Bin lorry crash: Harry Clarke drove without licence
The 60-year-old was behind the wheel of a car in Glasgow months after the incident.
The George Square bin lorry driver has admitted driving without a licence in the year after the fatal crash.
Harry Clarke was at the wheel of the refuse vehicle when it killed six people and injured 15 others in Glasgow city centre in December 2014.
On Friday, he appeared at Glasgow Sheriff Court where he admitted to driving a car in the city on September 20, 2015, to the danger of the public, despite his licence having been revoked for medical reasons.
Sentence on Clarke was adjourned until March 31.
The 60-year-old from Baillieston in Glasgow admitted driving in the knowledge he had suffered a loss of consciousness while at the wheel the bin lorry in George Square.
His licence had been revoked for 12 months on June 27, 2015, and the charge states he knew or ought to have known he was unfit to drive and there was a risk he might lose consciousness or suffer an episode of altered awareness while driving.
Clarke was not prosecuted over the bin lorry crash, with the Crown Office insisting there was insufficient evidence to raise criminal proceedings.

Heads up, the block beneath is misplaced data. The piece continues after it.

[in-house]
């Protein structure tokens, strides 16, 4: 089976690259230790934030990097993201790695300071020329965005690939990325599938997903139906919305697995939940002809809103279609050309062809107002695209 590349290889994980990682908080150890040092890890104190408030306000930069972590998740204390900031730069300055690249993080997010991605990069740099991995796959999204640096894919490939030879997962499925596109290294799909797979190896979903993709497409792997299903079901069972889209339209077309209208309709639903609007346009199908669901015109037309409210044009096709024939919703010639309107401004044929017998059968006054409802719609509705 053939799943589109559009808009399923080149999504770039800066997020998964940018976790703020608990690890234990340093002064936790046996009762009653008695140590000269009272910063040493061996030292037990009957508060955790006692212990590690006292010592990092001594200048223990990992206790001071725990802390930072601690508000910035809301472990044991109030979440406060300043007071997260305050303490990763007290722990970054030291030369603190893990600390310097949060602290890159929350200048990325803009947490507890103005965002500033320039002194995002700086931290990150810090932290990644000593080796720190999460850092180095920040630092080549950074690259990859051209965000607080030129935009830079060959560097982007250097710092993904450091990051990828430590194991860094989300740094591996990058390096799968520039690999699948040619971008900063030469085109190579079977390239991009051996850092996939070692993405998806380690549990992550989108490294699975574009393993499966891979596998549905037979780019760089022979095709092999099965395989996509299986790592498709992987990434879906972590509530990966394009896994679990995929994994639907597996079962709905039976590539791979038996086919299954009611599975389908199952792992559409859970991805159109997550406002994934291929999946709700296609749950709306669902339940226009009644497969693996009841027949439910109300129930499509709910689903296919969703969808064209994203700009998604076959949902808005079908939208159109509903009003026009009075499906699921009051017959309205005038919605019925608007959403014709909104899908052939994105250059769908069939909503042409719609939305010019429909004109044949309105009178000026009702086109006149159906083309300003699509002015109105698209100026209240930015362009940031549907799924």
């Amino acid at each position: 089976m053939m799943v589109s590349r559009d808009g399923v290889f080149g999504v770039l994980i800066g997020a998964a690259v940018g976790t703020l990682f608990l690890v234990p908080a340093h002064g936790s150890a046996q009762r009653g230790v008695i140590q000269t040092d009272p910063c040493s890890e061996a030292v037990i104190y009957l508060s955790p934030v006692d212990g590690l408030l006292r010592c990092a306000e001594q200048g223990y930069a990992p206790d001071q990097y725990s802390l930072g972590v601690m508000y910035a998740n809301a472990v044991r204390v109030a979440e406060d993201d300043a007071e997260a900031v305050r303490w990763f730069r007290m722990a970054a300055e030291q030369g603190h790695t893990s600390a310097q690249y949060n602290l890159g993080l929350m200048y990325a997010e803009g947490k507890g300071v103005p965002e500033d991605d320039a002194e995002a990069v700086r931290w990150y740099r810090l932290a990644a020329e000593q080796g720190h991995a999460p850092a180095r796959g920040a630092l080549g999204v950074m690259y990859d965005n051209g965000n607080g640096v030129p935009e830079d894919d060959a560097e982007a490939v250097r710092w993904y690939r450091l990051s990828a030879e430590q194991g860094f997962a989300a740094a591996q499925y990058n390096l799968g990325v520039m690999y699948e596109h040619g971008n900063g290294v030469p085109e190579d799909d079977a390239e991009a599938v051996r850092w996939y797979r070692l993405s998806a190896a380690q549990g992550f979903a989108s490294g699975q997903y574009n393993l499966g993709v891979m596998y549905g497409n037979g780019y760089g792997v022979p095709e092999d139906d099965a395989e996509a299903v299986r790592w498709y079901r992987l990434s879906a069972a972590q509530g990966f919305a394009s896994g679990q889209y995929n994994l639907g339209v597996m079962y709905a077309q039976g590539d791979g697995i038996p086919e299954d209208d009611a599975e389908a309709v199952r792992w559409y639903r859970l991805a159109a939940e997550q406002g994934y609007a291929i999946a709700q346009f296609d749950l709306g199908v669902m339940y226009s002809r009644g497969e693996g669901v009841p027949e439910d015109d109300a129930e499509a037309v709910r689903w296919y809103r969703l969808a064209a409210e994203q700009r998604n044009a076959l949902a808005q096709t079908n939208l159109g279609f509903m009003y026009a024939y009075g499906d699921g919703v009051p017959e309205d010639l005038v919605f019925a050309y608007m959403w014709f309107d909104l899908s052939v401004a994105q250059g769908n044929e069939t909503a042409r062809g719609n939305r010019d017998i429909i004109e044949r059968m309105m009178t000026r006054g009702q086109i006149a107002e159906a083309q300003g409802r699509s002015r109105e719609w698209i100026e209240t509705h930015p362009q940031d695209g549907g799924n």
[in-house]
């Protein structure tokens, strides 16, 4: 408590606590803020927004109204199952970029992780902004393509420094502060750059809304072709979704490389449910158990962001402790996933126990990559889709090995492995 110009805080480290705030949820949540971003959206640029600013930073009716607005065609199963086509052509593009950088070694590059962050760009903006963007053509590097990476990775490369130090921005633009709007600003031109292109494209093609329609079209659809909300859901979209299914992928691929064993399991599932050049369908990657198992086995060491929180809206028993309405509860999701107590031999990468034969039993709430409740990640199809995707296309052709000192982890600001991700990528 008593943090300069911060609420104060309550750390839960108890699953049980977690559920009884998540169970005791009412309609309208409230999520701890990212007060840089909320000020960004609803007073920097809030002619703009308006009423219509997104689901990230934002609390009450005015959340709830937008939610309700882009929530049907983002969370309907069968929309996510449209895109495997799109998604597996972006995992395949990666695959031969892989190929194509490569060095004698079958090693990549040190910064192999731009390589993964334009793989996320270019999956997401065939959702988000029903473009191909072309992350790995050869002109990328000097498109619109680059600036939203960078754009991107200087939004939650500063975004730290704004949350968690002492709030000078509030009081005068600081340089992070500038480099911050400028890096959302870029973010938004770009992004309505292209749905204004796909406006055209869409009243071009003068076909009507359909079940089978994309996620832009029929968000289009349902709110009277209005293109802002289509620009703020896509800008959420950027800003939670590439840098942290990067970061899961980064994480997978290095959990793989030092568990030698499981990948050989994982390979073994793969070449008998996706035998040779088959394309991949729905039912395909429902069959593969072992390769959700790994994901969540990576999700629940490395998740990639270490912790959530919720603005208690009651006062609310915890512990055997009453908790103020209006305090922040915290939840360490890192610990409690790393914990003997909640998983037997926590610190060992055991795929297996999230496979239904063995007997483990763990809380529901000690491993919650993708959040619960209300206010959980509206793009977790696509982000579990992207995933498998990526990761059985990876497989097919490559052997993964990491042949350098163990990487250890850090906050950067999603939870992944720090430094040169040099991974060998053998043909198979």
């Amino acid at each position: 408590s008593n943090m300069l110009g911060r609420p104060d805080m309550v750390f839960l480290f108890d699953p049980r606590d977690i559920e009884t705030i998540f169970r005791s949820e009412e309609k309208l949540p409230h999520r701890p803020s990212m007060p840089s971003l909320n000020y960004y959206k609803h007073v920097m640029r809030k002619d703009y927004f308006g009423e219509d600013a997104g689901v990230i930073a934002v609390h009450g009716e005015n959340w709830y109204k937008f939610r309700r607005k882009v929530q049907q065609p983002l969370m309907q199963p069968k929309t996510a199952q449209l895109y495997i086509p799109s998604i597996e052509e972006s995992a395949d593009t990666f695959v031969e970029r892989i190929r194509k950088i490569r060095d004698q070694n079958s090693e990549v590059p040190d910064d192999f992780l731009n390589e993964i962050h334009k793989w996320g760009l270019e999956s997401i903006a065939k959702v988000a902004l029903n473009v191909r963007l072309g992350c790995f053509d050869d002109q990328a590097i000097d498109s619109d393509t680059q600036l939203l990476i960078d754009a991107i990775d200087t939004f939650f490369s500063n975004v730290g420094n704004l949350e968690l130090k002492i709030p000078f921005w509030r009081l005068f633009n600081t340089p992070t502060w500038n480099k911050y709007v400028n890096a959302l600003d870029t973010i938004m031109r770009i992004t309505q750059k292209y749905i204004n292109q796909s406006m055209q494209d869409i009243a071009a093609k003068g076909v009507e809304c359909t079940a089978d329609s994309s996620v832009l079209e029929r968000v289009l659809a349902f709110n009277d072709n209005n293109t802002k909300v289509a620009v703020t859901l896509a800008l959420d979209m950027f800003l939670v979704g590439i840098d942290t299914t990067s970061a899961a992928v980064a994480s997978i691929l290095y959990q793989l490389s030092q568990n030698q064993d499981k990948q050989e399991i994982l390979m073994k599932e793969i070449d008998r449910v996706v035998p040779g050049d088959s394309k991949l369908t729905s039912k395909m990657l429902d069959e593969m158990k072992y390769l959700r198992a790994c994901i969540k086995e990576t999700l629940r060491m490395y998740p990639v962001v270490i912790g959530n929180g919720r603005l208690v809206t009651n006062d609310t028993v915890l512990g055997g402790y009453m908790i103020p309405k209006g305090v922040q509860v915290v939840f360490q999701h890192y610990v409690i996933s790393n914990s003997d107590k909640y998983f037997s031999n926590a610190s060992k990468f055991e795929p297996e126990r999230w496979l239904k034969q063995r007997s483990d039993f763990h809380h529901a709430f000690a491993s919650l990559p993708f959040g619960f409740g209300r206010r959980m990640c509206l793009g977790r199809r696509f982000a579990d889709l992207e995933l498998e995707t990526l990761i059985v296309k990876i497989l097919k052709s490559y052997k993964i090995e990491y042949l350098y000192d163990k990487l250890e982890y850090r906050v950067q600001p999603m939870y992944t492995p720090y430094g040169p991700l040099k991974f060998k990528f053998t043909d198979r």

In a rare legal move, relatives of three crash victims sought permission from senior judges to bring charges against him in a private prosecution.
The Appeal Court in Edinburgh ruled in November last year the family could not launch a private prosecution.
Clarke previously told a fatal accident inquiry into the city centre crash that he had went out "like a light bulb switch" while driving along Queen Street on the day of the crash.
During the FAI it was revealed Clarke had collapsed at the wheel of a bus in his previous role as a First Bus driver in April 2010.
His representatives claimed it was "unfair" to blame him for the collision but sheriff John Beckett found the fact Clarke had not disclosed his medical background to his employers or the DVLA as being among "reasonable precautions whereby the bin lorry crash might have been avoided".
Erin McQuade, 18, and her grandparents Jack Sweeney, 68, and Lorraine Sweeney, 69, from Dumbarton, West Dunbartonshire, were struck and killed by the lorry.
Stephenie Tait, 29, and Jacqueline Morton, 51, both from Glasgow, and Gillian Ewing, 52, from Edinburgh, also died in the crash on December 22, 2014.